It’s a well-known fact that one of the most common reasons for divorce is disagreements over money. That’s your relationship’s worst case scenario. Even if your relationship is strong enough to survive money troubles, fighting about money is still going to present challenges in reaching your financial goals.
“Attaining financial goals can be challenging enough as it is, without throwing in the extra stress of fighting over money with your spouse. It is common for spouses to try to maintain some kind of financial autonomy, but having secret credit cards, accounts and spending isn’t about independence. To avoid conflict here, establish a part of your budget, where each spouse gets a certain amount of “free” spending money,” says Jeff Schwartz executive director, Consolidated Credit Counseling Services of Canada.
“Many people adopt attitudes towards money from their parents or from other life experiences prior to entering into marriage. When you merge households and finances, you’ve got to recognize the necessity of trying to align these different perspectives,” says Schwartz.
Here are some tips on how to establish that middle ground.
Planning a wedding?
If you haven’t yet walked down the aisle, start your marriage off on the right foot by avoiding accumulating debt in paying for your wedding. According to Wedding Bells Magazine, the average cost of a wedding in Canada is a staggering $30,717. Think of all the other things that you could do with that money, including a down payment on a home or paying down existing debt that you might be carrying into the marriage.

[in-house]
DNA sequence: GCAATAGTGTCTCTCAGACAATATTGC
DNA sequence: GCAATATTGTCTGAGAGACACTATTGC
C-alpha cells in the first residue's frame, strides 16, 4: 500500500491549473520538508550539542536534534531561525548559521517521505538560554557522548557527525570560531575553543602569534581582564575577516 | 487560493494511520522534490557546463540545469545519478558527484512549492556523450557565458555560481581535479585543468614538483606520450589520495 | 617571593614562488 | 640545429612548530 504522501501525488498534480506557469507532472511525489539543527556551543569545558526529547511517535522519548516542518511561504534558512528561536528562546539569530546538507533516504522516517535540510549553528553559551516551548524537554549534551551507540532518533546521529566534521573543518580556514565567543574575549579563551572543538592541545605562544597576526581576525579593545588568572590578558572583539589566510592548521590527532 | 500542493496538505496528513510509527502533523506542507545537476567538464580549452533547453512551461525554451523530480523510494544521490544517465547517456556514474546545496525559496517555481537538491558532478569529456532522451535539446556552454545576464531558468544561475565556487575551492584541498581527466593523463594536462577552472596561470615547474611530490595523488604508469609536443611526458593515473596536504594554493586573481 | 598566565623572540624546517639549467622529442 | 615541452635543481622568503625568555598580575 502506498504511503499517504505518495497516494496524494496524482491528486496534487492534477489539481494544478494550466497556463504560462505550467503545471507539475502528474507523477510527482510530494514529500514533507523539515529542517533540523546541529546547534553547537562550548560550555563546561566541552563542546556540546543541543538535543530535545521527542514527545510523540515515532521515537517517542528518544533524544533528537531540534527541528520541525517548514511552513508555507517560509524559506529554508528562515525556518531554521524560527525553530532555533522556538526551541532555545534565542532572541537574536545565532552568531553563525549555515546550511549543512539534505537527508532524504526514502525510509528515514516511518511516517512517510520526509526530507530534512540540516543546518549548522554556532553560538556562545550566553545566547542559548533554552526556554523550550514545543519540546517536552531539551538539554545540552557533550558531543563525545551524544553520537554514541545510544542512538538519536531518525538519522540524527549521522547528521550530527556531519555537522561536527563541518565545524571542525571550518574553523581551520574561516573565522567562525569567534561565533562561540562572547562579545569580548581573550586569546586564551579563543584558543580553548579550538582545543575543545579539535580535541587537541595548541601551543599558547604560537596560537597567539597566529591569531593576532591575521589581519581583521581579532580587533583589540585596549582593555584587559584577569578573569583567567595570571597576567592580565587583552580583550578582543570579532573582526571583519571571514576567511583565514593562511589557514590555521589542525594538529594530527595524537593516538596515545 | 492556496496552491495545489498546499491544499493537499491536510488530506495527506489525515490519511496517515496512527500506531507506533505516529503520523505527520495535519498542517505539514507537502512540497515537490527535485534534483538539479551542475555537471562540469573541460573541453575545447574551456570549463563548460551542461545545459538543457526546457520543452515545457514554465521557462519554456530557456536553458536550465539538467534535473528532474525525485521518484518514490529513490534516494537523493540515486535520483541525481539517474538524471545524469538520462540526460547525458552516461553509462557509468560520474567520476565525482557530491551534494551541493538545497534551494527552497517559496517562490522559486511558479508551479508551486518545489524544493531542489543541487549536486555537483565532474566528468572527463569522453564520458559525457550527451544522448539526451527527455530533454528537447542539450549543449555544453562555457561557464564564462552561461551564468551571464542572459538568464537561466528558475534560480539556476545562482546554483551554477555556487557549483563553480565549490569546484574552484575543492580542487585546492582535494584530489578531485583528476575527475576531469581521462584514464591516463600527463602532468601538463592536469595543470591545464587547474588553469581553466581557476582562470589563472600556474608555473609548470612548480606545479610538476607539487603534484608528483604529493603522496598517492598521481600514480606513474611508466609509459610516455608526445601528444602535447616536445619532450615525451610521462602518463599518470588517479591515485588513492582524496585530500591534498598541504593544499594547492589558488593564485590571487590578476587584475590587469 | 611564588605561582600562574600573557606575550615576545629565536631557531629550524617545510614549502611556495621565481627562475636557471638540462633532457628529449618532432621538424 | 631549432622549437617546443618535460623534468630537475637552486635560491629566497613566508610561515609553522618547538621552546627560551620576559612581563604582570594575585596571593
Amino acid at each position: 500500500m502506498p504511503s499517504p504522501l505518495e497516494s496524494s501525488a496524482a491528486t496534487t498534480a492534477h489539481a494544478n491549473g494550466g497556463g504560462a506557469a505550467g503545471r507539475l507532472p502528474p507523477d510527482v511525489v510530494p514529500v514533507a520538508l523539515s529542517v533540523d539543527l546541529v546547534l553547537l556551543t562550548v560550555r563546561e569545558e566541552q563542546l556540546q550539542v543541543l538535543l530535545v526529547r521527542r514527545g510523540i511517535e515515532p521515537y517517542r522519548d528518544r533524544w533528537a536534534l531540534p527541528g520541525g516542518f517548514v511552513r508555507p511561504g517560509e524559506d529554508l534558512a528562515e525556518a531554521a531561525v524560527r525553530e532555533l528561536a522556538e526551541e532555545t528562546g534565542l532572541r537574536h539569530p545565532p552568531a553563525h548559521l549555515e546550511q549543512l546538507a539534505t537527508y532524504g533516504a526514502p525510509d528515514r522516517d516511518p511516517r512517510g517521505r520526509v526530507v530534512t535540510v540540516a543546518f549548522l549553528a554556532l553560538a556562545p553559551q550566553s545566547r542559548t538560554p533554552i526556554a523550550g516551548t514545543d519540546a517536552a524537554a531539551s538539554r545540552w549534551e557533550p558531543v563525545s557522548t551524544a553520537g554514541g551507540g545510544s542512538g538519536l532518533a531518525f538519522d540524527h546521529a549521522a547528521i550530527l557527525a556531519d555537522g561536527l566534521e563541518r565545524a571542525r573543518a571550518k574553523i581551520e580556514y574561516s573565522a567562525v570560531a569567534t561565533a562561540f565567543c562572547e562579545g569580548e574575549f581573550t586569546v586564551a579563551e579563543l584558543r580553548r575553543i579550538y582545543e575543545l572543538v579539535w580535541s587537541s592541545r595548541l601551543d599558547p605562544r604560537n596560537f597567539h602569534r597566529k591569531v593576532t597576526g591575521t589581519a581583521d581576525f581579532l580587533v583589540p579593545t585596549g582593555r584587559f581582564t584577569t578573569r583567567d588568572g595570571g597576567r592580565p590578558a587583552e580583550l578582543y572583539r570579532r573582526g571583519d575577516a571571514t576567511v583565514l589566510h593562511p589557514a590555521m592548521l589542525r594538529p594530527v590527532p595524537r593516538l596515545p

Cut costs wherever you can and give yourself a wedding gift: start off with lower (or no) debt.
Make your goals visible
Discuss what your financial goals are as a couple and then determine how you are going to budget for them. It’s all about getting on the same page.
To help stay on track, try posting reminders around your home about your goals. For shorter term goals, try posting a calendar crossing off the days as you approach your goal. For savings, post a savings chart on the wall, showing the progress of your goal. Post-its are great too, with motivational words, placed in key, high-traffic areas. Even consider posting pictures around (e.g. if home ownership is a goal, post a picture of your dream home, etc.).
Cooler heads prevail
Although money is a very emotional subject, particularly if you have differing points of view, it is counterproductive to engage emotionally if you are committed to reaching financial goals as a couple.
Avoid assigning blame or judgement and practice active listening. If talking about money means having a fight, then you may be inclined to avoid talking about money altogether, which is damaging to your finances and your relationship.
Try on each other’s shoes
Are you a spender and your spouse is a saver or vice versa? Try to approach money from their point of view, even if it makes you uncomfortable. Understanding where each other is coming from is an excellent tool to find compromise and the middle ground.
Reward yourself as a couple
If possible, try to fit somewhere in your budget the opportunity to reward yourself for staying on track to meet your goals. Think special date night, weekend getaway or even a nice night in.
Financial goals can take a long time to achieve, and it’s a great idea to celebrate your milestones along the way.
Do you and your spouse have differing points of view when it comes to money? Has it resulted in digging yourself in debt? One point of money management that you can surely agree on is getting rid of your debt together and we can help. Call us today at or visit our free online debt analysis.